(Week of 7/20/2013) The announcement last week that the City of Detroit was filing for bankruptcy, becoming the largest U.S. city to do so, was noticed by nearly three out of four Americans, though only 14% have been following the story very closely. In the latest Economist/YouGov Poll, a third of Americans say their own community is experiencing similar economic problems.
Those in the Western part of the country are especially likely to say that.
There is no consensus on how to fix problems with local budget shortfalls. Just about as many would raise taxes as would cut services or cut salaries and benefits to city employees and retirees.
Democrats, liberals, and those under 30 prefer raising fees and taxes, while Republicans and those with incomes greater than $100,000 a year favor cutting municipal services. However, deciding on service cuts is extremely difficult. Majorities would not make any cuts, even minor ones, in services like the police, schools, health services, water, fire department, electricity or food inspection. Close to a majority of people would not cut garbage or natural gas services. Americans were more willing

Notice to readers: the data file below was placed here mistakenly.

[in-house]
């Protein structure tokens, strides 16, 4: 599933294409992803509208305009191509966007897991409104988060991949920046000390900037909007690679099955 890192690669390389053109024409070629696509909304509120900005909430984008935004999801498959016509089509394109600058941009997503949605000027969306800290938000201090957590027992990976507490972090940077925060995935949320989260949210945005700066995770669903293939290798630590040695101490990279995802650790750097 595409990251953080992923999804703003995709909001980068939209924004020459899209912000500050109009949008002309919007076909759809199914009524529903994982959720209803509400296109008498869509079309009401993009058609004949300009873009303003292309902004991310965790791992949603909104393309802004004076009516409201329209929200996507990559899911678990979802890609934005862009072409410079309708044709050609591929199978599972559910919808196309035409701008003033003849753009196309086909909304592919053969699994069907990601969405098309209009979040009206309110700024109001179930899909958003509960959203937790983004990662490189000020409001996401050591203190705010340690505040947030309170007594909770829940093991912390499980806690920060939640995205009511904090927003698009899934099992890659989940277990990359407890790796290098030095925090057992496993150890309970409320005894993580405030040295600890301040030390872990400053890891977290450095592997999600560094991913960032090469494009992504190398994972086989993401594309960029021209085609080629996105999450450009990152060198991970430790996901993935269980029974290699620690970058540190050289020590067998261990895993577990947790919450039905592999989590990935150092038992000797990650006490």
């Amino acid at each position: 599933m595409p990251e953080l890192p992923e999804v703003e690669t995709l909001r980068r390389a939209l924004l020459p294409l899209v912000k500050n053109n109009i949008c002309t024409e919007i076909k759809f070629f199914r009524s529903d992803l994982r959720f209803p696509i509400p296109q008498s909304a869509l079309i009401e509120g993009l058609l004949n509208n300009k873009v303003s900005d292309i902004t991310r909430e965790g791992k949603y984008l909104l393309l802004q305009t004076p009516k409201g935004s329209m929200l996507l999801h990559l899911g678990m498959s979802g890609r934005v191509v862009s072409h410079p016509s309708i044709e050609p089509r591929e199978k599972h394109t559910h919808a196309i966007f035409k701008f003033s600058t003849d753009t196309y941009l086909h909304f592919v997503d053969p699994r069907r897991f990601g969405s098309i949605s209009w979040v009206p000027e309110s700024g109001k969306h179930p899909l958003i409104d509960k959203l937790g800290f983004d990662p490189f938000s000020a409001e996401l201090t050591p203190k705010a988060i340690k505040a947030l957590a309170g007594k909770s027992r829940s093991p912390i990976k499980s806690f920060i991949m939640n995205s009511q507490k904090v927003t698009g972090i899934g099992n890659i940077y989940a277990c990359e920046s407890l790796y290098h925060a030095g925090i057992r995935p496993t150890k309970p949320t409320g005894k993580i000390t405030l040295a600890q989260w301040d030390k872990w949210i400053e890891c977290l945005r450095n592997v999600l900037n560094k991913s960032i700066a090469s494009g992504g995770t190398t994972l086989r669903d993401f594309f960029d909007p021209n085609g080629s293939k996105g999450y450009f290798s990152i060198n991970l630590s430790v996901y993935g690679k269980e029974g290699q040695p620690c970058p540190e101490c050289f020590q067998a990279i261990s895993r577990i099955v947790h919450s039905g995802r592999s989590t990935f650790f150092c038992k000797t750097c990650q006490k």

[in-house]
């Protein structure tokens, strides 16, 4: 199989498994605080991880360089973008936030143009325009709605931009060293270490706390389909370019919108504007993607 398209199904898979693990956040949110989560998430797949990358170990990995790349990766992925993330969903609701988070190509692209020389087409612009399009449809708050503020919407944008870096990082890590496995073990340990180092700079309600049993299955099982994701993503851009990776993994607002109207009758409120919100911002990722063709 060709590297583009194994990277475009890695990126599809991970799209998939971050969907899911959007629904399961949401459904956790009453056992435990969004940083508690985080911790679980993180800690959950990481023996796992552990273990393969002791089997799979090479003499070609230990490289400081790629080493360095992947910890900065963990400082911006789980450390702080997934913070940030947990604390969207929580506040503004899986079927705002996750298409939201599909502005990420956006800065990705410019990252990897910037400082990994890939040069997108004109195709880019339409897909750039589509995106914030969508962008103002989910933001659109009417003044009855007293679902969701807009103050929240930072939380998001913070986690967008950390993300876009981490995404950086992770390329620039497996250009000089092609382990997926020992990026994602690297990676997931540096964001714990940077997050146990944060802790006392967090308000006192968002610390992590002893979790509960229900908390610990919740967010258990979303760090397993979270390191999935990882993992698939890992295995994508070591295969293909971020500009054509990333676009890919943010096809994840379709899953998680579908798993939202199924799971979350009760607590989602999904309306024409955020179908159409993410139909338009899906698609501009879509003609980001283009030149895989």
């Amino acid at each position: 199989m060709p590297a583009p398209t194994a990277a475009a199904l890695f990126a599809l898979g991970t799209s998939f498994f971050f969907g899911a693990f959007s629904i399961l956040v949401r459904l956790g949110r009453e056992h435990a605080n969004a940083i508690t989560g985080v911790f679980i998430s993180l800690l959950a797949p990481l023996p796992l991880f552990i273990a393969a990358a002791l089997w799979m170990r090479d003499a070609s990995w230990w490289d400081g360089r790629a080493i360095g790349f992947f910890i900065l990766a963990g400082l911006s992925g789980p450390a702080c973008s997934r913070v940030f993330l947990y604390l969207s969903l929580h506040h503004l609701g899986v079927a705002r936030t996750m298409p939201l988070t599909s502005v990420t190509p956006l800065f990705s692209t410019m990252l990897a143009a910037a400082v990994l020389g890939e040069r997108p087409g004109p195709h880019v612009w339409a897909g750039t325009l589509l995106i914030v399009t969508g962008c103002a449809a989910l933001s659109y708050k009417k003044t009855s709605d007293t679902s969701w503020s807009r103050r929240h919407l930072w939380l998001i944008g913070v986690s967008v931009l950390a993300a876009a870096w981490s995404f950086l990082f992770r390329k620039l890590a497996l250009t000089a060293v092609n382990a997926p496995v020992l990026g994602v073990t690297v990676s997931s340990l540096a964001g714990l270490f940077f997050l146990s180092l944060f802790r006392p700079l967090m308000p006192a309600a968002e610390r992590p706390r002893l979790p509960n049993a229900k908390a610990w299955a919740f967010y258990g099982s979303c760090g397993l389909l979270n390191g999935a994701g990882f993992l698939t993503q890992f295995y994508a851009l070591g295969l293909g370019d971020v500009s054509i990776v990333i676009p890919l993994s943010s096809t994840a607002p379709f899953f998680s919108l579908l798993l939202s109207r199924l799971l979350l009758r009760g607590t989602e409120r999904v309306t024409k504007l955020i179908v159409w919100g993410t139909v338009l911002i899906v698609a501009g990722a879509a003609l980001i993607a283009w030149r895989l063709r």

to make cuts in services like public libraries, museums, parks, public housing, street maintenance, public transit, or parking.
As for Detroit’s problems, the public is somewhat more likely to blame the city’s management than it is to blame the city’s economic woes. Although more than half say long-term economic trends and the recent economic crisis are major factors in Detroit’s bankruptcy filing, even more blame government corruption and mismanagement.
Photo source: Press Association